International Legal Affairs: Volume 4, Number 3

When buying consumer items online, particularly within the United States, the cost of shipping the item is frequently borne by the buying consumer.  Sometimes, the seller will agree to pay shipping.  Insurance against theft or loss may (or may not) be included.  When conducting international transactions, who pays for shipping?  Who bears the risk of loss?  Is insurance included in the shipping costs?  If not, who pays for insurance on the cargo, and what does it cover?  Luckily, international trade has been conducted for thousands of years, and specific terms describing the rights and responsibilities of the buyer and seller have been created.  Known as “Inco Terms,” the odd combination of letters describes the various means of shipping goods internationally.

Incoterms, or more formally, International Commercial Terms, are pre-defined commercial terms created and maintained by the International Chamber of Commerce.  Incoterms are widely used in international commercial transactions to describe common sales terms, but may also be used to describe domestic commercial transactions.  Incoterms are primarily intended to clearly communicate the tasks, costs and risks associated with the transportation and delivery of goods between buyers and sellers and are intended to reduce or eliminate uncertainties arising from varying expectations between cultures.  First published in 1936, the Incoterms rules have been periodically updated to reflect current trends in international trade.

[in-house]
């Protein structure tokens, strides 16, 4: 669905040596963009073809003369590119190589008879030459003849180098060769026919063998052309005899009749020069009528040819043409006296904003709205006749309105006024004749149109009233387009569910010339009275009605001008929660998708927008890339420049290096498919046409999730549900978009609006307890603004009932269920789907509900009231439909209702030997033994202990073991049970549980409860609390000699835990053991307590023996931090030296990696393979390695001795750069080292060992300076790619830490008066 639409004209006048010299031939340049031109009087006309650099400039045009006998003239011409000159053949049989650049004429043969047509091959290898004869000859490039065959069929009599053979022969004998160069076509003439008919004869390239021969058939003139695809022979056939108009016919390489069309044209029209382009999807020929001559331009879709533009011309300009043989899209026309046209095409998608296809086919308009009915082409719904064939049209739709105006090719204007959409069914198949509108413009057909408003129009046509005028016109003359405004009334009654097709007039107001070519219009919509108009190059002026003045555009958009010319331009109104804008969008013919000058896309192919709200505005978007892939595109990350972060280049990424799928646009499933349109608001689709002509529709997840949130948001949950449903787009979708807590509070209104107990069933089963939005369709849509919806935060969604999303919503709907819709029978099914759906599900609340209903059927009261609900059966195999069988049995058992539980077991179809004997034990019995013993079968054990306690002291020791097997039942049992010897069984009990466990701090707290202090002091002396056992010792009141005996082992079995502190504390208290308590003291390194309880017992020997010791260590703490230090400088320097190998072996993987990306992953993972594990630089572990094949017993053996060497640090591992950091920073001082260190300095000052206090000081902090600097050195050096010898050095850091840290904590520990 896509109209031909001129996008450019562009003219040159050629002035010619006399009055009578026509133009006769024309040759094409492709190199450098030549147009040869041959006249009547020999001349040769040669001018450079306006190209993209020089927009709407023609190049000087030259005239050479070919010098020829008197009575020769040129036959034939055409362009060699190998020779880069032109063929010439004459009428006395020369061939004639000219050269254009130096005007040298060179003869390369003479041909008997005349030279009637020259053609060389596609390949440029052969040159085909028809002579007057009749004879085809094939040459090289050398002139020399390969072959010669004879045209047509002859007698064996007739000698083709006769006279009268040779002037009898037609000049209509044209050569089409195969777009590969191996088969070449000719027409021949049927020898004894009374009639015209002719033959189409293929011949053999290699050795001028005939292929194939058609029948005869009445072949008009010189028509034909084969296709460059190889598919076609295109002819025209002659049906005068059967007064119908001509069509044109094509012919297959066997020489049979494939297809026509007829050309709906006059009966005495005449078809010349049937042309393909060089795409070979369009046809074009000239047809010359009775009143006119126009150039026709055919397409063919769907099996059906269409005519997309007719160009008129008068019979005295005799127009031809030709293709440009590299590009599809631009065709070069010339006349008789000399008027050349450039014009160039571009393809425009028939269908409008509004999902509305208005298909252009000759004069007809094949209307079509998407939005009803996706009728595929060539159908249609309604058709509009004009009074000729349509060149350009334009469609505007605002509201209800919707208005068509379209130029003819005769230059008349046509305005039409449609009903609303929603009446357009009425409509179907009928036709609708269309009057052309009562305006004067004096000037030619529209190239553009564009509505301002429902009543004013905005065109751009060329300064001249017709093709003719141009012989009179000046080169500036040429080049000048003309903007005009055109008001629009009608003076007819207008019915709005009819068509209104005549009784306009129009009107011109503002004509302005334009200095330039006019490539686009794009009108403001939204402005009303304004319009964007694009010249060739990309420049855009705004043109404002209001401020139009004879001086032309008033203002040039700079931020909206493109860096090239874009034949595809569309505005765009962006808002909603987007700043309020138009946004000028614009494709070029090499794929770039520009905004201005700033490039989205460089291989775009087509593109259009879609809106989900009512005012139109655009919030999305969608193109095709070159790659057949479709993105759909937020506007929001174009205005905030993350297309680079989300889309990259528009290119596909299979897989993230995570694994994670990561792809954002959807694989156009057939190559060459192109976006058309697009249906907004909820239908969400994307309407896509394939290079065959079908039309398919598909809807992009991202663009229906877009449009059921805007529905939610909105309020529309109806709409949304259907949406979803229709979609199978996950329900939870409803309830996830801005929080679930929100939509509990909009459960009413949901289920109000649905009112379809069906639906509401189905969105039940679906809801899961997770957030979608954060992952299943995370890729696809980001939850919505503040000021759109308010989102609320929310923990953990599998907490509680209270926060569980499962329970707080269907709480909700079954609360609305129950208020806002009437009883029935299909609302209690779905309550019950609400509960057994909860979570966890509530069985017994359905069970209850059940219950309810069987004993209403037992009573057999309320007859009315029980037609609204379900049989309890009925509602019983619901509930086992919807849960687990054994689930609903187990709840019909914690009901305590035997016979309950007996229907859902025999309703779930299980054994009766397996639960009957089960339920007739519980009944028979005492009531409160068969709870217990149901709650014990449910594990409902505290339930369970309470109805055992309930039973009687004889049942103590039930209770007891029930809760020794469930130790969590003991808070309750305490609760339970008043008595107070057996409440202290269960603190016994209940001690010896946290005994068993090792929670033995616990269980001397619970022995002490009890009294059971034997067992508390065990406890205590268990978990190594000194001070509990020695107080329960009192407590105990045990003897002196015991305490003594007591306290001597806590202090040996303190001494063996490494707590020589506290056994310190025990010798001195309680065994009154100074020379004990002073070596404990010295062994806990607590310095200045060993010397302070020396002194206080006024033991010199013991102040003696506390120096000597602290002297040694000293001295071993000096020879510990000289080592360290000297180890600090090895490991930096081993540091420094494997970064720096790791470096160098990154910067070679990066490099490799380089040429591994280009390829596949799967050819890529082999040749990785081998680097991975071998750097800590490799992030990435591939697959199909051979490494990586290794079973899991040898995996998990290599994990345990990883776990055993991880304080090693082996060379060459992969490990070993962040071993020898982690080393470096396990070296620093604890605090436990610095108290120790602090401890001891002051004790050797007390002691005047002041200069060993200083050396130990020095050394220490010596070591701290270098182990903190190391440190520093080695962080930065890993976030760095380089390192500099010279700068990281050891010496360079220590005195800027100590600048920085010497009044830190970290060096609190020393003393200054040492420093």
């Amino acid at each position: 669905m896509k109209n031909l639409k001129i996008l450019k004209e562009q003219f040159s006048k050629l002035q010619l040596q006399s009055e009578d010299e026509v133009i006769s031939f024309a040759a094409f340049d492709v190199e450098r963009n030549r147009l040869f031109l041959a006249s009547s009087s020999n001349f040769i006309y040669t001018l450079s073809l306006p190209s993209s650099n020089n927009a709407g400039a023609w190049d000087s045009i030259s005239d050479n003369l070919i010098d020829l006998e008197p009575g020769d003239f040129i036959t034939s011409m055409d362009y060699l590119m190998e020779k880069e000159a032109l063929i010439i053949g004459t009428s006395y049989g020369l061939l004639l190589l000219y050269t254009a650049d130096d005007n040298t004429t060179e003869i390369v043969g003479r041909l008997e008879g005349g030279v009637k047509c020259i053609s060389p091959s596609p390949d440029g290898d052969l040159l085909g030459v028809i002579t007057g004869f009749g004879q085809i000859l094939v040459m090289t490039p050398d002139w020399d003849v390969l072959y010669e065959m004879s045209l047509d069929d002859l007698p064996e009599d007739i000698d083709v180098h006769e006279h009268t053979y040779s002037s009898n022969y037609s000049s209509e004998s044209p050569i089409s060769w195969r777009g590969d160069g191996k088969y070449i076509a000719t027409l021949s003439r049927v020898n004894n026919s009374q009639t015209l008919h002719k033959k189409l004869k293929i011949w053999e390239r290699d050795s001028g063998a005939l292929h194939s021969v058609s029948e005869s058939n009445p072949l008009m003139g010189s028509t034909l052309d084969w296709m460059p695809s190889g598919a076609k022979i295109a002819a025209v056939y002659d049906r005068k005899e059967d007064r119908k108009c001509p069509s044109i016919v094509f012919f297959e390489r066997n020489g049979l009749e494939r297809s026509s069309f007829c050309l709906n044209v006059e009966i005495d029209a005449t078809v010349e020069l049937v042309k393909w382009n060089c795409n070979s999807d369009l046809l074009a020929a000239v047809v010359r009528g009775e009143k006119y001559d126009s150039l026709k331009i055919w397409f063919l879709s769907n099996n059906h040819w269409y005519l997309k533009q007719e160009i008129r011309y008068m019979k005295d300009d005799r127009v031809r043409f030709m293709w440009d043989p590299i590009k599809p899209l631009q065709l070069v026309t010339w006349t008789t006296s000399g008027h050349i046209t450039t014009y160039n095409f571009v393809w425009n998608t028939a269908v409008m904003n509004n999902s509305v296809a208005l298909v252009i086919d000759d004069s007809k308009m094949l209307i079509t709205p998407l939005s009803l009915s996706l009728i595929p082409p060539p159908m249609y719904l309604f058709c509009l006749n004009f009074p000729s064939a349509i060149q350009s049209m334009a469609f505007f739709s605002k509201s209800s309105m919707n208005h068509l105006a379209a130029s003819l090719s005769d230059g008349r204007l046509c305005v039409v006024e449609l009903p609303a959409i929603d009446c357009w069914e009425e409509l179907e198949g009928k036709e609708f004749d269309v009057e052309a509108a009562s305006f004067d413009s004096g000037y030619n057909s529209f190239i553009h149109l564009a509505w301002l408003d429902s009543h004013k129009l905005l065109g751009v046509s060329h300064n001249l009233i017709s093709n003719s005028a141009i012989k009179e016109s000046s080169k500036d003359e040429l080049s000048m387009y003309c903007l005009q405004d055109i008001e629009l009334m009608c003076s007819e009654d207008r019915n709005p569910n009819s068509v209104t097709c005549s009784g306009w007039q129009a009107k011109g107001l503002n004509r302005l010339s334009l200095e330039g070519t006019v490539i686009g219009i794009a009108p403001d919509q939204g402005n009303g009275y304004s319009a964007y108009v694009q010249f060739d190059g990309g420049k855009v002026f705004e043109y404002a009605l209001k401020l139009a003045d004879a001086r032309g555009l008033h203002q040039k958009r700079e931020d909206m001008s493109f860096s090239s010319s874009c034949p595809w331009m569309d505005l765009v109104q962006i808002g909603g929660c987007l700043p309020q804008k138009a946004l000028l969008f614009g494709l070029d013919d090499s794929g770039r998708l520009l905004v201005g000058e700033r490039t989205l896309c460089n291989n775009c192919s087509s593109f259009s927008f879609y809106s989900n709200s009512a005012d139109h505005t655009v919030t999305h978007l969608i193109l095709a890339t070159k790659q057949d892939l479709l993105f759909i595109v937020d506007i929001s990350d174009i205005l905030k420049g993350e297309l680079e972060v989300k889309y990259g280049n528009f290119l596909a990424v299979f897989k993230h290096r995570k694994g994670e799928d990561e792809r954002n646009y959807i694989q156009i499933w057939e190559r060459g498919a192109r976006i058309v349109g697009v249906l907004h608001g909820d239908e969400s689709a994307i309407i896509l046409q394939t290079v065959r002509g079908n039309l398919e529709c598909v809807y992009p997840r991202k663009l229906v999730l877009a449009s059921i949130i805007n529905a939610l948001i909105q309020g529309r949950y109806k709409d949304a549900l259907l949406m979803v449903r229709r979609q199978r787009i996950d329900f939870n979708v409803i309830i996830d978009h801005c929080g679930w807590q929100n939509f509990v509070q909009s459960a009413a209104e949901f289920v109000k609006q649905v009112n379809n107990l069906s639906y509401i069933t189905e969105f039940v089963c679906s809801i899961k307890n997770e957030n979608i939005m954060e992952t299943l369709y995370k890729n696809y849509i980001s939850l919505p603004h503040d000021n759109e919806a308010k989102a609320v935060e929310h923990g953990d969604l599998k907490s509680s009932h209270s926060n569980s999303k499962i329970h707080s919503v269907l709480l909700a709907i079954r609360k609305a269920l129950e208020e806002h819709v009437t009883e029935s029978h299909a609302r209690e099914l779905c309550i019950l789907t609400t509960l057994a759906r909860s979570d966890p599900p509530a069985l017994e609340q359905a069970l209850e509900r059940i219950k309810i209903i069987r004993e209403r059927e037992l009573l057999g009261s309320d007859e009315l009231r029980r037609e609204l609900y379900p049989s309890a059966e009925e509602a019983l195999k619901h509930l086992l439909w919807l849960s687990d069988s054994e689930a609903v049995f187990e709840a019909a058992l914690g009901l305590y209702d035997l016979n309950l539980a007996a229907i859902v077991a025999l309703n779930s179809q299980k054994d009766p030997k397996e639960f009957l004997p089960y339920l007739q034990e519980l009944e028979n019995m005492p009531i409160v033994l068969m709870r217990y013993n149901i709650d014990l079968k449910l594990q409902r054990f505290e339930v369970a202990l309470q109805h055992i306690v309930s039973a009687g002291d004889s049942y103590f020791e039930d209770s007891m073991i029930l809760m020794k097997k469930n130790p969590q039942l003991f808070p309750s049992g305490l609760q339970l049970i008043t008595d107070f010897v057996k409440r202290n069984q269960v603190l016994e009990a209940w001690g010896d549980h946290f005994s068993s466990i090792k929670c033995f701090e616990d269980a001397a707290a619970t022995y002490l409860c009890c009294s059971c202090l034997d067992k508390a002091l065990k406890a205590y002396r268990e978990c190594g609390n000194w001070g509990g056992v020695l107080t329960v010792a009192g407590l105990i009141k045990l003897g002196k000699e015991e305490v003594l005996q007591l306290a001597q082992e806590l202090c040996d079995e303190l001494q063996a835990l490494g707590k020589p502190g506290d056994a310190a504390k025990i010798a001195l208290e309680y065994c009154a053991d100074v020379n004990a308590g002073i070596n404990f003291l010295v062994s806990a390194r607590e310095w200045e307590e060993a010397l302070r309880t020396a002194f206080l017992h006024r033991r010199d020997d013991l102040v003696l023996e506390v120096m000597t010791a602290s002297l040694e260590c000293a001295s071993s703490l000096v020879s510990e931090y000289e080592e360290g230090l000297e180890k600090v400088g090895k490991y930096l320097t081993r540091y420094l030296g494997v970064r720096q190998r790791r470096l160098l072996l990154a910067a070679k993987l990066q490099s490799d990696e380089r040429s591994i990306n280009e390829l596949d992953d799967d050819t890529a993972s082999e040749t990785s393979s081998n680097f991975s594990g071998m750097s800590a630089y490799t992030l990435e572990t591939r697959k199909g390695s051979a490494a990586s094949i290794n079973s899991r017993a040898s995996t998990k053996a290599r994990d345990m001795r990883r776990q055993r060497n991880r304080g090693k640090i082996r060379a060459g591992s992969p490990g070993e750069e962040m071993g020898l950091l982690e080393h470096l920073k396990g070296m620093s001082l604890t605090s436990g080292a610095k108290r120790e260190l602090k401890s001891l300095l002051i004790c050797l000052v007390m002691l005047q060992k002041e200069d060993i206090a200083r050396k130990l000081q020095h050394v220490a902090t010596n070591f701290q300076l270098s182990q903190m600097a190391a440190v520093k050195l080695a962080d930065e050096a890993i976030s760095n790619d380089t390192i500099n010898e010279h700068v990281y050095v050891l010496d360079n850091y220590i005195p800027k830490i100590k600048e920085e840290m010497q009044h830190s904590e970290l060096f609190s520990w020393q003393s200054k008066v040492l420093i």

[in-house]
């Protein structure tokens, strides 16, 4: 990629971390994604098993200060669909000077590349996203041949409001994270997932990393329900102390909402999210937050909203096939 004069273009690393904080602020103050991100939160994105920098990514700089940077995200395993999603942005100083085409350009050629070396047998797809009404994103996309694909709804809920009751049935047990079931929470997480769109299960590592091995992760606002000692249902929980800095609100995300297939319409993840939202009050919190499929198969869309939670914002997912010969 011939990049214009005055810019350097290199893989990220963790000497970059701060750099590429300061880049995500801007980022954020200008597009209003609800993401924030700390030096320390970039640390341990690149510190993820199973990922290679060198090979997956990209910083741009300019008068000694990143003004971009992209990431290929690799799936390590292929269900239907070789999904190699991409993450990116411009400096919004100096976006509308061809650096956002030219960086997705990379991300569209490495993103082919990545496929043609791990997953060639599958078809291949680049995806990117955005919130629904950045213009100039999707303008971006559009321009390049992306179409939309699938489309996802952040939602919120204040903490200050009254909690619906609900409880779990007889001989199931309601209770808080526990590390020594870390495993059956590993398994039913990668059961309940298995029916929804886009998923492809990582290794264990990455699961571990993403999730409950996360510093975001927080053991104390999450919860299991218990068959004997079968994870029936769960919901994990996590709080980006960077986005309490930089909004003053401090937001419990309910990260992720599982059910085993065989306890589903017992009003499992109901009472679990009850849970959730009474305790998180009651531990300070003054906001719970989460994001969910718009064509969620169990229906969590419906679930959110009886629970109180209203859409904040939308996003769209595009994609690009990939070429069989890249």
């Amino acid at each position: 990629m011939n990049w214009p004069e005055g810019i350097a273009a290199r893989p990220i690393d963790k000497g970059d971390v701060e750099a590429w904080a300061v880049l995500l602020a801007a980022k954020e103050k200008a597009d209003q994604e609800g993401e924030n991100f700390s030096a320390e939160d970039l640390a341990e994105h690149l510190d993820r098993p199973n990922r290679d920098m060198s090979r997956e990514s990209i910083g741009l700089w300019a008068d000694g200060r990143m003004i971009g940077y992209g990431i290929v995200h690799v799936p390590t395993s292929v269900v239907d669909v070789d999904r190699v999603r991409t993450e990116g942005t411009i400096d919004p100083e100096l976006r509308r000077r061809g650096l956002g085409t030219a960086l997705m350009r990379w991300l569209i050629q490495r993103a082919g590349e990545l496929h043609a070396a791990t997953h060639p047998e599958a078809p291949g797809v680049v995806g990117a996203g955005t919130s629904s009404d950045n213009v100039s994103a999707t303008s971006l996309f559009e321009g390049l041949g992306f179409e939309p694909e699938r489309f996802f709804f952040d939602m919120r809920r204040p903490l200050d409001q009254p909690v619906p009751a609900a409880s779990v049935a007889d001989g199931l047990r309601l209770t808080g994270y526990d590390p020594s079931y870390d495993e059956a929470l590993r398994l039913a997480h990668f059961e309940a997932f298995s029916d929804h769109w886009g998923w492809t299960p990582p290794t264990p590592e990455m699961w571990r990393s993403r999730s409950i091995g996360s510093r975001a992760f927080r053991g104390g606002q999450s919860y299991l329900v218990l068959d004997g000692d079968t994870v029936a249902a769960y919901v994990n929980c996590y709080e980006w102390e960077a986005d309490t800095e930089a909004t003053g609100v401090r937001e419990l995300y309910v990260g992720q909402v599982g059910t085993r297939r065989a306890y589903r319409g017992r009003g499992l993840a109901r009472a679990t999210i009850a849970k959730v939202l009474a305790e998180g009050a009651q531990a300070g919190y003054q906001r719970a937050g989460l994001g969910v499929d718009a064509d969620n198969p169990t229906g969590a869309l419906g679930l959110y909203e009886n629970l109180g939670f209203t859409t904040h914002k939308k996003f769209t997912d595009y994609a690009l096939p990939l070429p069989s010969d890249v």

There are currently eleven Inco terms to describe the shipping and insurance terms in a transaction.  Most recently modified in 2010, the eleven terms are:

Rules for Any Mode of Transport:

  1. EXW:  Ex Works
  2. FCA:  Free Carrier (Delivered to Carrier)
  3. CPT:  Carriage Paid To (Named Place)
  4. CIP:  Carriage and Insurance Paid to (Named Place)
  5. DAT:  Delivered at Terminal (Named place, unloaded at terminal)
  6. DAP:  Delivered at Place (Named place, not unloaded at terminal)
  7. DDP:  Delivered Duty Paid

Rules for Ocean Shipments

  1. FAS: Free Alongside Ship (Delivered to carrier)
  2. FOB: Free On Board (Delivered on- board)
  3. CFR: Cost and Freight (Delivered to carrier)
  4. CIF:  Cost, Insurance and Freight (Delivered on board)

The first seven rules are applicable to any mode of transportation, typically air or ocean cargo.  The last four terms are applicable only to ocean shipments.  Using the last four terms to describe an air cargo shipment would be improper.  If a buyer is responsible for paying the cost of the goods, the insurance for the shipment, and the freight costs, but the cargo is being shipped via air cargo, the proper Incoterm would be CIP, rather than CIF, as CIF is appropriate only to ocean shipping.